2.50
Hdl Handle:
http://hdl.handle.net/10755/160281
Type:
Presentation
Title:
Exercise Adherence in Adults with Osteoarthritis
Abstract:
Exercise Adherence in Adults with Osteoarthritis
Conference Sponsor:Midwest Nursing Research Society
Conference Year:2004
Author:Nelson, Dianne, MSN, RN
Contact Address:Community and Mental Health Nursing, 2701 Krishire Dr, Charleston, IL, 61920, USA
The purpose of this ongoing study is to examine the relationship between adherence to an eight-week, home-based, muscle-strength-training program and improvements in knee pain, quadriceps muscle strength, and knee proprioception in adults with osteoarthritis (OA) of the knee. A number of randomized clinical trials have established the safety and effectiveness of strength-training exercise for decreasing pain and increasing muscle-strength in patients with OA. The effect of exercise on knee proprioception has not been explored in depth. Adherence to the exercise program enables adults to gain maximum benefit from the intervention. However, little information about exercise adherence for people with OA has been reported in the literature. The study uses a pre-test post-test design to examine baseline to post-intervention measures of knee pain, quadriceps muscle strength, and knee proprioception in adult subjects 45 to 75 years of age participating in an eight-week, home-based, muscle-strength-training program. Paired t-tests are being used to examine changes from baseline to post-intervention measures of pain, strength, and proprioception. The relationship between exercise adherence and rates of improvement in pain, strength, and proprioception is being examined using Pearson’s or Spearman’s rank correlations depending on the distribution of the data. The relationships between exercise self-efficacy and self-determinism for exercise and rates of adherence in subjects participating in the exercise regime are also studied using Pearson’s or Spearman’s rank correlations. The Interaction Model of Client Health Behavior (IMCHB) provides the theoretical context for the study. This model is ideally suited to guide this study because it was developed to describe the complex antecedents of health behaviors such as adherence. The model also allows examination of other health outcomes such as the health status indicators of muscle strength, pain, and proprioception.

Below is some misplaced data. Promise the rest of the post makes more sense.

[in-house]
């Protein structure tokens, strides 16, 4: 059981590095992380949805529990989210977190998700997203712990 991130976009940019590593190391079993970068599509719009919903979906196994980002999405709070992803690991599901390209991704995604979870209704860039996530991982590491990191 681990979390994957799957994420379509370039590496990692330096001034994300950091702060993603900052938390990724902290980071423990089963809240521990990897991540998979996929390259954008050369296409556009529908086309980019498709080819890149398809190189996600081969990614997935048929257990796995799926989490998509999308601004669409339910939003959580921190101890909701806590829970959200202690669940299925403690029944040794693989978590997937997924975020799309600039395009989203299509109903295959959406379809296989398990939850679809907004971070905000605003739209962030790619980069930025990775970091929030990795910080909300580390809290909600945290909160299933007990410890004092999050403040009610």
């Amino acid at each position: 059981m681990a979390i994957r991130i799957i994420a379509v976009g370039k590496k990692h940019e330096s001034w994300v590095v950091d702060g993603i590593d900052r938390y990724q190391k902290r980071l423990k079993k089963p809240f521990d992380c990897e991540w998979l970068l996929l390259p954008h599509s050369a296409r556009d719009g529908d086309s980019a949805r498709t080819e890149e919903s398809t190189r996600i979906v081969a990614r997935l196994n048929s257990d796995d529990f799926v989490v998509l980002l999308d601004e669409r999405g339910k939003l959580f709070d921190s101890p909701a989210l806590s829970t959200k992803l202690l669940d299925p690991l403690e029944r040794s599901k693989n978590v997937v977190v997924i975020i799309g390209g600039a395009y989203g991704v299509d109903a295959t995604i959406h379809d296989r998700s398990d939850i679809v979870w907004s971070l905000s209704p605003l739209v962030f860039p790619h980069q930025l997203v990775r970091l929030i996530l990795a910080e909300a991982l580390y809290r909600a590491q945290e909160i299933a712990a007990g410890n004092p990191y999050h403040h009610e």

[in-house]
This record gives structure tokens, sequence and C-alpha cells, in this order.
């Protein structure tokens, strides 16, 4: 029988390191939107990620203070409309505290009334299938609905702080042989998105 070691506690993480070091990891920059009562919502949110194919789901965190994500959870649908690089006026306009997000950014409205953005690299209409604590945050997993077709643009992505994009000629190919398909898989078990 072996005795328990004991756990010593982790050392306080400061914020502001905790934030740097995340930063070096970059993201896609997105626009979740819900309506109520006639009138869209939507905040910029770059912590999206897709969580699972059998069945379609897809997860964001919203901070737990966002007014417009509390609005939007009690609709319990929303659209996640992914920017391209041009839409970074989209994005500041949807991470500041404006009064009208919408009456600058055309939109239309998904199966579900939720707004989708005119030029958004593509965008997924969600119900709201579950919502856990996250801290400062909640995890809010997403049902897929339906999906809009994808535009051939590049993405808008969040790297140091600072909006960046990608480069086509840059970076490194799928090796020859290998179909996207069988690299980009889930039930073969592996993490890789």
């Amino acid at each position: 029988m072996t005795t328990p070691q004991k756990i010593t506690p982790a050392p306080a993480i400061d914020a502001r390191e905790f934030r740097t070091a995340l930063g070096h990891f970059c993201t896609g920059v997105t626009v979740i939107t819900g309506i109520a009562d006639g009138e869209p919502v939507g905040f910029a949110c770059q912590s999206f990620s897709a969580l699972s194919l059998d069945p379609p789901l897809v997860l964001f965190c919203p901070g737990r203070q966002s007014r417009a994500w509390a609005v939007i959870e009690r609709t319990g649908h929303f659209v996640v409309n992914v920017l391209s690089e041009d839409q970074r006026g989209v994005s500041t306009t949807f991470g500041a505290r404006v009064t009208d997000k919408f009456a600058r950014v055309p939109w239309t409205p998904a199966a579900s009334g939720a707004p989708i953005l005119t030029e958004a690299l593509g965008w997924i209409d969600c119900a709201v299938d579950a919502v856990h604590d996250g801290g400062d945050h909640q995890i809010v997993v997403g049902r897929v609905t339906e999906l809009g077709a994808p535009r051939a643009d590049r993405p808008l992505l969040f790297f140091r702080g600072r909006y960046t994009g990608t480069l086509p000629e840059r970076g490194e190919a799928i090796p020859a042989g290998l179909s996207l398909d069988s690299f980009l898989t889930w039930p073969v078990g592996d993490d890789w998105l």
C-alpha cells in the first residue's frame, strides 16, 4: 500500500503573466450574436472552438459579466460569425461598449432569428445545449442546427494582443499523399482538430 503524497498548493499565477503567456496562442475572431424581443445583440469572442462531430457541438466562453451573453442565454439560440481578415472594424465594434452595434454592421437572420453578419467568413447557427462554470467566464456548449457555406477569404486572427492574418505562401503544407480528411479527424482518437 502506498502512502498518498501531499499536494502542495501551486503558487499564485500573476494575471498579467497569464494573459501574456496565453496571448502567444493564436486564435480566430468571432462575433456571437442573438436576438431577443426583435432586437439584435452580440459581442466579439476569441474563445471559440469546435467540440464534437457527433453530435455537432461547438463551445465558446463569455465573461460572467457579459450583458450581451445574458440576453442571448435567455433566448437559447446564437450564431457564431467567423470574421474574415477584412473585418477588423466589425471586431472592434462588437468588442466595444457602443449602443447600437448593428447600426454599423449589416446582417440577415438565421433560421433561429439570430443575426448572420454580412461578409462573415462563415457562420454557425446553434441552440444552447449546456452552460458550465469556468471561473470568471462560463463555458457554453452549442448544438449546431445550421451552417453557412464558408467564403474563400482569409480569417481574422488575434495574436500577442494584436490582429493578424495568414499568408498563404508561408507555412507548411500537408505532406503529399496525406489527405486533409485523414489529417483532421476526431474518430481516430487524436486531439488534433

Repository Posting Date:
26-Oct-2011
Date of Publication:
17-Oct-2011
Sponsors:
Midwest Nursing Research Society

Full metadata record

DC FieldValue Language
dc.typePresentationen_GB
dc.titleExercise Adherence in Adults with Osteoarthritisen_GB
dc.identifier.urihttp://hdl.handle.net/10755/160281-
dc.description.abstract<table><tr><td colspan="2" class="item-title">Exercise Adherence in Adults with Osteoarthritis</td></tr><tr class="item-sponsor"><td class="label">Conference Sponsor:</td><td class="value">Midwest Nursing Research Society</td></tr><tr class="item-year"><td class="label">Conference Year:</td><td class="value">2004</td></tr><tr class="item-author"><td class="label">Author:</td><td class="value">Nelson, Dianne, MSN, RN </td></tr><tr class="item-address"><td class="label">Contact Address:</td><td class="value">Community and Mental Health Nursing, 2701 Krishire Dr, Charleston, IL, 61920, USA</td></tr><tr><td colspan="2" class="item-abstract">The purpose of this ongoing study is to examine the relationship between adherence to an eight-week, home-based, muscle-strength-training program and improvements in knee pain, quadriceps muscle strength, and knee proprioception in adults with osteoarthritis (OA) of the knee. A number of randomized clinical trials have established the safety and effectiveness of strength-training exercise for decreasing pain and increasing muscle-strength in patients with OA. The effect of exercise on knee proprioception has not been explored in depth. Adherence to the exercise program enables adults to gain maximum benefit from the intervention. However, little information about exercise adherence for people with OA has been reported in the literature. The study uses a pre-test post-test design to examine baseline to post-intervention measures of knee pain, quadriceps muscle strength, and knee proprioception in adult subjects 45 to 75 years of age participating in an eight-week, home-based, muscle-strength-training program. Paired t-tests are being used to examine changes from baseline to post-intervention measures of pain, strength, and proprioception. The relationship between exercise adherence and rates of improvement in pain, strength, and proprioception is being examined using Pearson&rsquo;s or Spearman&rsquo;s rank correlations depending on the distribution of the data. The relationships between exercise self-efficacy and self-determinism for exercise and rates of adherence in subjects participating in the exercise regime are also studied using Pearson&rsquo;s or Spearman&rsquo;s rank correlations. The Interaction Model of Client Health Behavior (IMCHB) provides the theoretical context for the study. This model is ideally suited to guide this study because it was developed to describe the complex antecedents of health behaviors such as adherence. The model also allows examination of other health outcomes such as the health status indicators of muscle strength, pain, and proprioception.</td></tr></table>en_GB
dc.date.available2011-10-26T22:47:40Z-
dc.date.issued2011-10-17en_GB
dc.date.accessioned2011-10-26T22:47:40Z-
dc.description.sponsorshipMidwest Nursing Research Societyen_GB
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